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Background

This question is set in a story where the Yellowstone supervolcano exploded 40 years ago (possibly others, doing research on it) during "The Mining Incident," and following this incident the Midwest and the western edges of Appalachia and the Ozarks are abandoned. A dystopia begins, and citizens are forbidden to enter these regions.

The story begins with a protagonist who escapes into this region, and who will return to challenge the society back home. While here, he finds a partially-buried university, which was evacuated and left as-is at the time of the Mining Incident. Some buildings will be buried under a foot of ash and dirt, some will be partially exposed and the protagonist could climb in through a window.

For the purposes of the question, we're not going to worry about how this amount of ash fell here. We are also going to assume that

  • No windows were broken during the blast (but could break under rain/hail later)
  • No humans have been here since evacuation, with the only possible exception being a guide telling the protagonist to go here (he has taken nothing)
  • Animal life returned about 30 years ago.

Purpose

The character has a particular costume design, and I'm looking at the question of how he comes across the clothing for this costume. There are other possibilities, but like this one in particular as the discovery/donning the clothing is symbolic of later actions in the story.

Question

Given the conditions above, would the protagonist find wearable clothing? He may find a university store, a laboratory supply shop with new clothing in original (plastic wrapped) packaging, and clothing abandoned in offices and dormitories. Among many other goods you would expect to find in this setting.

One other item he may find is a time capsule that, coincidentally, was meant to be opened the year he arrives.

My current thought

My current thought is that wrapped/packaged clothing that isn't in regular direct contact with water would be OK, most anything else would likely have been ruined by humidity and animals.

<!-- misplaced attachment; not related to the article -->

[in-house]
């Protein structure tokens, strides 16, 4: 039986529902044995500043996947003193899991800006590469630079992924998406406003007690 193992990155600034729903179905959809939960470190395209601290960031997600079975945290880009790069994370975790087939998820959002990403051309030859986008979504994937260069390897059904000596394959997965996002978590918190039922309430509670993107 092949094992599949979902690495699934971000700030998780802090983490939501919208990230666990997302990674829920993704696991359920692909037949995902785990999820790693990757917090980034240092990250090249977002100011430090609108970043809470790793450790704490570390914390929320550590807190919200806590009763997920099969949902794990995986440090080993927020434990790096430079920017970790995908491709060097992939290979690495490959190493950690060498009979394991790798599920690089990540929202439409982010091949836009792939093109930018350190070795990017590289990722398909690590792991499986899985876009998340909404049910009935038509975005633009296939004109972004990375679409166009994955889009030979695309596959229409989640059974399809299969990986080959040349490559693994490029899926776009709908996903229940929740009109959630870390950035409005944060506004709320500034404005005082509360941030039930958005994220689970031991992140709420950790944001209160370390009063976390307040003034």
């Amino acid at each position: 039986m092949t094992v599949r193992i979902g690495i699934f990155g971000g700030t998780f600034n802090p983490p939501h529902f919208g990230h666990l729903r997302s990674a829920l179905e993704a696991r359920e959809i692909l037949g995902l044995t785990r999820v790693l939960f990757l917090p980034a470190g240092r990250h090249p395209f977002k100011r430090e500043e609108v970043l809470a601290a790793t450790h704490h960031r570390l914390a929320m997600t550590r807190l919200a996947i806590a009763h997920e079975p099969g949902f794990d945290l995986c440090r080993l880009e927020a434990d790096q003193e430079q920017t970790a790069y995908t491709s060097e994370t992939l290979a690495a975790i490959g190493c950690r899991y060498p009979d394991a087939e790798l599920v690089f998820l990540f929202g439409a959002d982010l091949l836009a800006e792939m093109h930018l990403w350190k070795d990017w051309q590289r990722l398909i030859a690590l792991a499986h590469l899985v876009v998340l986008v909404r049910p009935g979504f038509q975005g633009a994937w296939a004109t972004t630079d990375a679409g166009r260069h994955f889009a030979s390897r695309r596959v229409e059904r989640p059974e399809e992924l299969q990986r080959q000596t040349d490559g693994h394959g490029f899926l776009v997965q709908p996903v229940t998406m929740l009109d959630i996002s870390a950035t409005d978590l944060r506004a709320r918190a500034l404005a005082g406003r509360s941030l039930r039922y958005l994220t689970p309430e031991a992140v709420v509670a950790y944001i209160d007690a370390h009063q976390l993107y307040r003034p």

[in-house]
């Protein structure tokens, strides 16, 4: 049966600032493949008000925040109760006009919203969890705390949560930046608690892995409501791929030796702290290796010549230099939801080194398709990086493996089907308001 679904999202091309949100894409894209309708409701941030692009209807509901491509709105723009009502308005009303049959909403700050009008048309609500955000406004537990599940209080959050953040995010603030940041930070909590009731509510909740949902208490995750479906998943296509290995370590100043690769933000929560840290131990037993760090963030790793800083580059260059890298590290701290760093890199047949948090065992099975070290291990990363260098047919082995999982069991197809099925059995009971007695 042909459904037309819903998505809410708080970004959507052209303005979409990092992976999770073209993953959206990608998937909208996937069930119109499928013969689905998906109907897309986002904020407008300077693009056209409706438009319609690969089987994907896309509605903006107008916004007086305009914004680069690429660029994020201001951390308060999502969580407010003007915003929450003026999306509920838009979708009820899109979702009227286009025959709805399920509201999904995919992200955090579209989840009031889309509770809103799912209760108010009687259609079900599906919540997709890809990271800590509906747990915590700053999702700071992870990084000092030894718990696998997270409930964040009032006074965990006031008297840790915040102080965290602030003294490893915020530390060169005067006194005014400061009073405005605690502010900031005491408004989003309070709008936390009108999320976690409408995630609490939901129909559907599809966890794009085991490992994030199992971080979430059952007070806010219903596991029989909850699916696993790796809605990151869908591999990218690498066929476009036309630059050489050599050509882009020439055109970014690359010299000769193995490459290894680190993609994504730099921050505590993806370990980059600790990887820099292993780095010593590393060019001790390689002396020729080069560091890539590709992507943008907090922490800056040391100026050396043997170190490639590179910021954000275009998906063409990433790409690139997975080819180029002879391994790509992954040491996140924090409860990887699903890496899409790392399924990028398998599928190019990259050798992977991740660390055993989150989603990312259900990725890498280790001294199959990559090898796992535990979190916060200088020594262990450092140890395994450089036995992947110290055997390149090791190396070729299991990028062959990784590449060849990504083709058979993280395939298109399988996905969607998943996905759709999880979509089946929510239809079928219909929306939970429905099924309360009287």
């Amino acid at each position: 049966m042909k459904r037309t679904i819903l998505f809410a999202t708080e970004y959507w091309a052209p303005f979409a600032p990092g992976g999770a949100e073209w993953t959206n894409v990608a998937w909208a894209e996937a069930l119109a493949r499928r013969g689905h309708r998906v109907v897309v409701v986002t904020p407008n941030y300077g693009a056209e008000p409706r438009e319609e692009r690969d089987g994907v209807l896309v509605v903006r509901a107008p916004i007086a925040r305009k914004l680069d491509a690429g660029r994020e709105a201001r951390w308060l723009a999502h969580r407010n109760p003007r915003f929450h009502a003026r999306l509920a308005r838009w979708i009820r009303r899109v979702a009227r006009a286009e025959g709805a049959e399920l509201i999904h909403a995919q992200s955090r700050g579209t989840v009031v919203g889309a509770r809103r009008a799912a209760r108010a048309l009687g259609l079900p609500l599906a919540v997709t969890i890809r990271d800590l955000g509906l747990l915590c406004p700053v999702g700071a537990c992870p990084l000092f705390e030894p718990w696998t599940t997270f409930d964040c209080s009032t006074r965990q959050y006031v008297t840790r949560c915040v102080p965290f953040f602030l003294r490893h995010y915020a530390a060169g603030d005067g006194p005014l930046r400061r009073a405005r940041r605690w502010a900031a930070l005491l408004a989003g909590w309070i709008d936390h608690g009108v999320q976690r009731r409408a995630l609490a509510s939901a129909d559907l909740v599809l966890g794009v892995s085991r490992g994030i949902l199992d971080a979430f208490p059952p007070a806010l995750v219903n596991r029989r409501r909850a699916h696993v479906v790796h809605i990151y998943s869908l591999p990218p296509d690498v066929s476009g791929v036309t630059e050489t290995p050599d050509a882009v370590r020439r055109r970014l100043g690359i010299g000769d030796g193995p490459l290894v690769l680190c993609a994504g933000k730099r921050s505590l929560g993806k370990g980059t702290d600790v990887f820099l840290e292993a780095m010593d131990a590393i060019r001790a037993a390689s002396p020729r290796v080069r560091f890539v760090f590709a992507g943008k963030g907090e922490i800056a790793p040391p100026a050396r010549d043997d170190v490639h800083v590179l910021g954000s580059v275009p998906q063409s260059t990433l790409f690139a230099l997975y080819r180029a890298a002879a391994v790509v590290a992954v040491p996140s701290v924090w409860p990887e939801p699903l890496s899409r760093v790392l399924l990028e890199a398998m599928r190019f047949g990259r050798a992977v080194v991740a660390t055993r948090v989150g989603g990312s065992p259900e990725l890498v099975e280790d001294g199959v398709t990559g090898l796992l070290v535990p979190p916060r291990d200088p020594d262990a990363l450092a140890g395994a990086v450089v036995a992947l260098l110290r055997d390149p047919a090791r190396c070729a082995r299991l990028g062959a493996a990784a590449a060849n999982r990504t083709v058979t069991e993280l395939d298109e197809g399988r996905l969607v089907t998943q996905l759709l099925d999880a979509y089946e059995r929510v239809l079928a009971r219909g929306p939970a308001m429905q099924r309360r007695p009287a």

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    $\begingroup$ Only a foot of ash? Okay, explicitly not worrying about that (simulations I recall suggest most of Appalachia would get at least twice that). $\endgroup$
    – Zeiss Ikon
    Jan 19 at 20:03
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    $\begingroup$ It will depend on what the clothing was made of and what the exact conditions were. Wool or cotton in ground water is unlikely to be wearable, for example. Different types of synthetics will age drastically differently. $\endgroup$
    – Dan
    Jan 19 at 20:03
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    $\begingroup$ Nylon is essentially immortal. Seventy years old vintage nylon clothing is regularly offered for sale at very moderate prices. (Link goes to a Google search.) $\endgroup$
    – AlexP
    Jan 19 at 20:57
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    $\begingroup$ I have 30-year-old clothing in my closet, unwrapped. Mostly cotton and nylon. Quite wearable. And if I were 10 kilos lighter, they would fit. $\endgroup$
    – user535733
    Jan 20 at 0:39
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    $\begingroup$ You might consider researching the concept of "new old stock". Ebay is chock full of ancient clothing still in its original packaging that's been sitting in someone's warehouse since the Eisenhower administration. 40 years is only the 1980s. You can find that in your average Goodwill store! I got a particular kind of necktie on Ebay last year that I think was from the 1940s or 50s. Perfectly wearable and in "like new" condition. $\endgroup$
    – elemtilas
    Jan 20 at 1:38

8 Answers 8

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All the world's a (dystopian) stage.

If the university happens to run a performing-arts course (I'm assuming), then the theatrical wardrobe - usually a room or set of rooms - might contain considerable clothing (and cloth/thread etc.). Since perfectly (within reason) preserved clothing has been found from Neolithic times, 40 years should be a doddle.

Fire regulations would ensure a good-enough seal to prevent rodents/birds and the like from messing with the stock. And mothballs (naphthalene, replaced in more modern times by camphor) would repel the insects usually associated with eating cloths. Assuming a moderate degree of dryness and stale-air the majority of clothing should be fine. If you decide that the majority isn't, then a minority, fresh from the dry-cleaners in the aftermath of a show, still wrapped in plastic and stored in a theatrical trunk (commercial link, no affiliation) would be fine (the plastic bags may be a bit crumbly and powdery by that time though - plasticisers evaporate).

This would give the writer scope to decide on appropriate styles to fit their taste, from cowboy-outfits through leather-combos to togas and doublet-hose combinations, beautiful. Raising the game a bit you could then get a lucky break with briefs too.